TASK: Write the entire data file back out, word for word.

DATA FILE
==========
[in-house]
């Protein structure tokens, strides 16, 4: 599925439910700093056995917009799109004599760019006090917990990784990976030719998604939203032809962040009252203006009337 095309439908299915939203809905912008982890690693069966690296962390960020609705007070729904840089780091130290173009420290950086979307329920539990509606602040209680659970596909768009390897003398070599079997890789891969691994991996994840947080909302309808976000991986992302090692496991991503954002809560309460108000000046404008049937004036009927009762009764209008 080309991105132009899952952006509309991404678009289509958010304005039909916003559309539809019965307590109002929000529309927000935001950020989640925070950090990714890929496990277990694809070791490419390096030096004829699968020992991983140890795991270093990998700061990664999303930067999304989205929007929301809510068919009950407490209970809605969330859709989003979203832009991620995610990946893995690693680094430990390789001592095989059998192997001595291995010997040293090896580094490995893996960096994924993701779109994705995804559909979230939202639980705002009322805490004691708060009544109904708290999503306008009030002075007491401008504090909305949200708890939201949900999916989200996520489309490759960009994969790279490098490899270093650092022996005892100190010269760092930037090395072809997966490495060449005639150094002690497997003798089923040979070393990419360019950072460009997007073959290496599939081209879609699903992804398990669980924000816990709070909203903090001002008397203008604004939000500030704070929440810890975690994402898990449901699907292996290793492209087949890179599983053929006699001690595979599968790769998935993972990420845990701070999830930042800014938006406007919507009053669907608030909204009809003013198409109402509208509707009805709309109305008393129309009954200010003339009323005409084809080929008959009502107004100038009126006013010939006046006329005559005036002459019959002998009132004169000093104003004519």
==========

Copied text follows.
[in-house]
């Protein structure tokens, strides 16, 4: 599925439910700093056995917009799109004599760019006090917990990784990976030719998604939203032809962040009252203006009337 095309439908299915939203809905912008982890690693069966690296962390960020609705007070729904840089780091130290173009420290950086979307329920539990509606602040209680659970596909768009390897003398070599079997890789891969691994991996994840947080909302309808976000991986992302090692496991991503954002809560309460108000000046404008049937004036009927009762009764209008 080309991105132009899952952006509309991404678009289509958010304005039909916003559309539809019965307590109002929000529309927000935001950020989640925070950090990714890929496990277990694809070791490419390096030096004829699968020992991983140890795991270093990998700061990664999303930067999304989205929007929301809510068919009950407490209970809605969330859709989003979203832009991620995610990946893995690693680094430990390789001592095989059998192997001595291995010997040293090896580094490995893996960096994924993701779109994705995804559909979230939202639980705002009322805490004691708060009544109904708290999503306008009030002075007491401008504090909305949200708890939201949900999916989200996520489309490759960009994969790279490098490899270093650092022996005892100190010269760092930037090395072809997966490495060449005639150094002690497997003798089923040979070393990419360019950072460009997007073959290496599939081209879609699903992804398990669980924000816990709070909203903090001002008397203008604004939000500030704070929440810890975690994402898990449901699907292996290793492209087949890179599983053929006699001690595979599968790769998935993972990420845990701070999830930042800014938006406007919507009053669907608030909204009809003013198409109402509208509707009805709309109305008393129309009954200010003339009323005409084809080929008959009502107004100038009126006013010939006046006329005559005036002459019959002998009132004169000093104003004519």